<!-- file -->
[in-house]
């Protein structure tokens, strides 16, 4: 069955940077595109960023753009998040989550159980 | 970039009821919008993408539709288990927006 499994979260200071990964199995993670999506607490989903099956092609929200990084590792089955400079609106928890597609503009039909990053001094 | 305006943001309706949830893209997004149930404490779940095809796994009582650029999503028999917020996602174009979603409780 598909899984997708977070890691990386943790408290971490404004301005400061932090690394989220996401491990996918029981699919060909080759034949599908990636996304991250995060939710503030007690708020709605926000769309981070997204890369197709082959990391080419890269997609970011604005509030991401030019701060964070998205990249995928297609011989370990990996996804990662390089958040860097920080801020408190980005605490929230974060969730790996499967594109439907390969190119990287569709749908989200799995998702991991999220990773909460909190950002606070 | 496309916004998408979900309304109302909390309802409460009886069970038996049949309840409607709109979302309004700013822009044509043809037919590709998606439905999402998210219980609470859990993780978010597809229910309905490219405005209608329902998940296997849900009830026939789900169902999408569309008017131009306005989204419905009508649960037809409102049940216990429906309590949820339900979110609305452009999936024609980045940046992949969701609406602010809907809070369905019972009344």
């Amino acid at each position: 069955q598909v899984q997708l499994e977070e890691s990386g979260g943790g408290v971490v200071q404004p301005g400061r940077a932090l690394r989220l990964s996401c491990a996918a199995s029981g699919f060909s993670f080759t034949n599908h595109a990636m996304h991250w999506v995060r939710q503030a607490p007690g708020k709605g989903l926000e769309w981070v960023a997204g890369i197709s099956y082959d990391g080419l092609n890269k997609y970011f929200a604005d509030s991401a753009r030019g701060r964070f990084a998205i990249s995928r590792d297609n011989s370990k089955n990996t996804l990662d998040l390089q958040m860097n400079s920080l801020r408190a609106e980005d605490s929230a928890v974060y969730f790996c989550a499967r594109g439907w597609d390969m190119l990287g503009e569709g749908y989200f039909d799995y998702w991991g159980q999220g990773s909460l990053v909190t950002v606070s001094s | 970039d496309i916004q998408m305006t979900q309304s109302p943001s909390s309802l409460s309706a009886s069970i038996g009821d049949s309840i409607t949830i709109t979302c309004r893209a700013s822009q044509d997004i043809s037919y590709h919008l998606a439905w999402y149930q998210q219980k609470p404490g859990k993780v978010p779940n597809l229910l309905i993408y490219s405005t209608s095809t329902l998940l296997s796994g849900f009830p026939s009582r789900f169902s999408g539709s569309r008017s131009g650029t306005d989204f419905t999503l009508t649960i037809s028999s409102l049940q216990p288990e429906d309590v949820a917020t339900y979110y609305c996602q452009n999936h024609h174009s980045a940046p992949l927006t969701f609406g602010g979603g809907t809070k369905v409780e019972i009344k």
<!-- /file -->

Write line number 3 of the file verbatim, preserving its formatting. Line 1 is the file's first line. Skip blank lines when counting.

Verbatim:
């Amino acid at each position: 069955q598909v899984q997708l499994e977070e890691s990386g979260g943790g408290v971490v200071q404004p301005g400061r940077a932090l690394r989220l990964s996401c491990a996918a199995s029981g699919f060909s993670f080759t034949n599908h595109a990636m996304h991250w999506v995060r939710q503030a607490p007690g708020k709605g989903l926000e769309w981070v960023a997204g890369i197709s099956y082959d990391g080419l092609n890269k997609y970011f929200a604005d509030s991401a753009r030019g701060r964070f990084a998205i990249s995928r590792d297609n011989s370990k089955n990996t996804l990662d998040l390089q958040m860097n400079s920080l801020r408190a609106e980005d605490s929230a928890v974060y969730f790996c989550a499967r594109g439907w597609d390969m190119l990287g503009e569709g749908y989200f039909d799995y998702w991991g159980q999220g990773s909460l990053v909190t950002v606070s001094s | 970039d496309i916004q998408m305006t979900q309304s109302p943001s909390s309802l409460s309706a009886s069970i038996g009821d049949s309840i409607t949830i709109t979302c309004r893209a700013s822009q044509d997004i043809s037919y590709h919008l998606a439905w999402y149930q998210q219980k609470p404490g859990k993780v978010p779940n597809l229910l309905i993408y490219s405005t209608s095809t329902l998940l296997s796994g849900f009830p026939s009582r789900f169902s999408g539709s569309r008017s131009g650029t306005d989204f419905t999503l009508t649960i037809s028999s409102l049940q216990p288990e429906d309590v949820a917020t339900y979110y609305c996602q452009n999936h024609h174009s980045a940046p992949l927006t969701f609406g602010g979603g809907t809070k369905v409780e019972i009344k």